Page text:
Monday, February 23, 2015

Comfort food

Here in the South (I have only lived in the South and in France, so I cannot speak for other regions), when there is a tragedy, we cook.  I made dozens and dozens of cookies when three of our basketball team members were injured in a car crash a month or so ago.  Many of my family memories revolve around food after a death.  Southerners bring casseroles, fried chicken, pies, cakes, biscuits, macaroni and cheese, potato salad, and any number of other specialities.  Church families arrange dinners for the bereaved.  It is what we do when we don't know what else to do to help out.  We cook.  And we cook comfort food.  By the time I left my mom's house on Saturday, the food had started arriving.  My cousin made a delicious beef stew (and told me that her secret ingredient is dry onion soup mix), the mom of one of my brother's friends made a chicken casserole and a chocolate pie.  The funeral home sent over a tray of sandwiches.  My grand nephew, who is learning his way around the kitchen (I hope that he goes to culinary school one of these days), made chicken salad while waiting for us to come home after my brother died.  My sister and his mom, my favorite niece, fussed at him for messing up the kitchen, but it was only half-hearted fussing.  I shared with him that I clean up as I go along and then, after dinner, there isn't much to do.  One of my very good friends called today to ask if she could bring food over.  I told her that she and I can go out for dinner later in the week while her husband and the Ex-Ex are out of town.  No dishes to wash that way.  We both stay at school late anyway, so we can have a nice quiet evening after a not so quiet day with middle schoolers.

So what is in that beautiful blue pot?  A recipe I found on the King Arthur Flour website.  It screamed comfort food so I decided to make it for our dinner tonight.  The Ex-Ex ate two servings.  I think he liked it.

Turkey and Dumplings
8 servings

I made it all in my blue pot.  The recipe says to cook it in one pot, then transfer it to a baking dish.  My blue pot is ovenproof so I didn't see the need to dirty another dish!

  • 1 3/4 cups King Arthur Unbleached All-Purpose Flour
  • 1/2 teaspoon baking powder
  • 1/4 teaspoon baking soda
  • 1/2 teaspoon salt
  • 1/4 cup (1/2 stick) butter
  • 1/4 cup chopped fresh herbs (chives, parsley), or 2 tablespoons dried (optional)--I used herbes de Provence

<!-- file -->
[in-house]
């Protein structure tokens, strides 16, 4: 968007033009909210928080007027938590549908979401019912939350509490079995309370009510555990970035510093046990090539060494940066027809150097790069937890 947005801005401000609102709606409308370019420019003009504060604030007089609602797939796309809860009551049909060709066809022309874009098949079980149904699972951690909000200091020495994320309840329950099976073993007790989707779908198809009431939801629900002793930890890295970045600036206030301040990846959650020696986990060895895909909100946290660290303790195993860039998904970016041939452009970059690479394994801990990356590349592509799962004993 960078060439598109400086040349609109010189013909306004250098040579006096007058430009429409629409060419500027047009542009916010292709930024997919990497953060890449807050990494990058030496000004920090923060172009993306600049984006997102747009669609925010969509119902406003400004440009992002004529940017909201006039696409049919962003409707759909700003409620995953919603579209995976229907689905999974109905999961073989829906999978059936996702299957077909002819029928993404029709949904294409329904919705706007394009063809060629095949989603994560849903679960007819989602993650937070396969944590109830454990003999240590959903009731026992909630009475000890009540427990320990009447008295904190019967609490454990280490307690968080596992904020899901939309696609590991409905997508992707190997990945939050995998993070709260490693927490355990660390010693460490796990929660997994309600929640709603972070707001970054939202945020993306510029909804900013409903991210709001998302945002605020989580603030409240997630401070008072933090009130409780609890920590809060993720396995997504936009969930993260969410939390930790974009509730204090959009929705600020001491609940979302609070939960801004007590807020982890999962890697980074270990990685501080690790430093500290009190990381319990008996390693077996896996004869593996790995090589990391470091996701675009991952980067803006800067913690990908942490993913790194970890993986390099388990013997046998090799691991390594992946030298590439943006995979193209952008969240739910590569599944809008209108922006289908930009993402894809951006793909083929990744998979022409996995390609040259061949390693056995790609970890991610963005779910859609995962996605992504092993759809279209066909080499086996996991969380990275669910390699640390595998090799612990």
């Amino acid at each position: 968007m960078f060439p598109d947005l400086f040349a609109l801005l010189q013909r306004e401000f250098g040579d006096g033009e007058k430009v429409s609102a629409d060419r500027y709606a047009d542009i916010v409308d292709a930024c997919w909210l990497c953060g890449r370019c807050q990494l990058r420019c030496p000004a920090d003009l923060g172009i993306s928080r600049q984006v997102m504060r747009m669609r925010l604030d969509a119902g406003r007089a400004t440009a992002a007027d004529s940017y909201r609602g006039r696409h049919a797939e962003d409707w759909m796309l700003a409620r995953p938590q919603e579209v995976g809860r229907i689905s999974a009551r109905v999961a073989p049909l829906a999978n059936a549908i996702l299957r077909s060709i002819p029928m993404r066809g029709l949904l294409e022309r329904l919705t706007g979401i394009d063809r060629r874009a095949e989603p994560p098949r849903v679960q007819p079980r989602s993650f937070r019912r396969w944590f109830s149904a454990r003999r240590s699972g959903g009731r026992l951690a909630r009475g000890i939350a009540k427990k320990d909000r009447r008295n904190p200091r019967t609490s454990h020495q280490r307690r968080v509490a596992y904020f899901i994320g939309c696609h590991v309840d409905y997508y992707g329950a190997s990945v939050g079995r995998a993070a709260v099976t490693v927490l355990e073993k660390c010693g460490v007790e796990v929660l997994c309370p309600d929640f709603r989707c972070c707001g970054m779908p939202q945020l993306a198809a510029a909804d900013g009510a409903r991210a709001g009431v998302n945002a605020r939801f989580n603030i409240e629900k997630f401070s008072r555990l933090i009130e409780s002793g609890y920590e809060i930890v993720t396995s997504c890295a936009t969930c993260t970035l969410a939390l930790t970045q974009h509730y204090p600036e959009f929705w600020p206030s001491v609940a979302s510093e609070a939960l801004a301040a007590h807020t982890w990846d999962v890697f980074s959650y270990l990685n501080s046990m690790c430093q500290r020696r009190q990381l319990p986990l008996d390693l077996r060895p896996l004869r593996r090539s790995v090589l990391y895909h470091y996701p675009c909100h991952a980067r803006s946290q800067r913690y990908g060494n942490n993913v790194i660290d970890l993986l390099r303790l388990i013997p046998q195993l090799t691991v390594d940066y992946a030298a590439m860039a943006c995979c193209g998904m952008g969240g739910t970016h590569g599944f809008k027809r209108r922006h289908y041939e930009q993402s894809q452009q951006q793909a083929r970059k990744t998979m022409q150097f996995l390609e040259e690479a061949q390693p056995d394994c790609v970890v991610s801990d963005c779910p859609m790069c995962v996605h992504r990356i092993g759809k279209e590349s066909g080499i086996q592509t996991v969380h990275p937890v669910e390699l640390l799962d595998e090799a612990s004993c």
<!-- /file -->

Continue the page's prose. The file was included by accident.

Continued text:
• 3/4 cup buttermilk
  • 1 large egg
pot pie filling
  • 1/4 cup (1/2 stick) butter
  • 1/2 cup King Arthur Unbleached All-Purpose Flour
  • 3 cups turkey stock, or a combination of stock and leftover gravy -- I used chicken stock
  • 1 teaspoon dry thyme-- herbes de Provence again here
  • 1 bay leaf
  • salt and pepper to taste
  • 1/4 teaspoon Worcestershire sauce
  • 4 cups diced cooked turkey or chicken-- I stopped off at Harris Teeter and bought a rotisserie chicken to use
  • 2 1/2 cups frozen mixed vegetables-- I bought a mixture of frozen peas, carrots, and green beans
1. For the dumplings: Whisk together the flour, baking soda, baking powder, and salt. Cut in the butter until the mixture resembles coarse bread crumbs. Stir in the herbs, if using. Cover and refrigerate this mixture while you're making the pot pie filling.

2. For the pot pie filling: Melt the butter in a 3-quart saucepan over medium heat. Whisk in the flour and cook for 1 minute.

3. Add the stock 1/2 cup at a time, whisking it into the roux to prevent lumps. When all the stock and/or gravy is added, season with the thyme, bay leaf, salt, pepper and Worcestershire sauce. Simmer the sauce for 15 minutes, then stir in the meat and vegetables.

4. Return the filling to a simmer, and transfer to a 4-quart baking dish with a lid. Preheat the oven to 350°F.

5. To assemble: Once the hot filling is in the dish, whisk the buttermilk and egg together, and add, all at once, to the dry mixture.

6. Stir together until evenly moistened.

7. Scoop the batter on top of the simmering liquid, leaving space between the dumplings (they'll almost double as the cook). Put the lid on top, and bake at 350°F for 25 to 30 minutes.  At least 30 minutes in order for the biscuits/dumplings to be cooked completely.

Bon appétit to my family and to all my very caring friends. I love you all.

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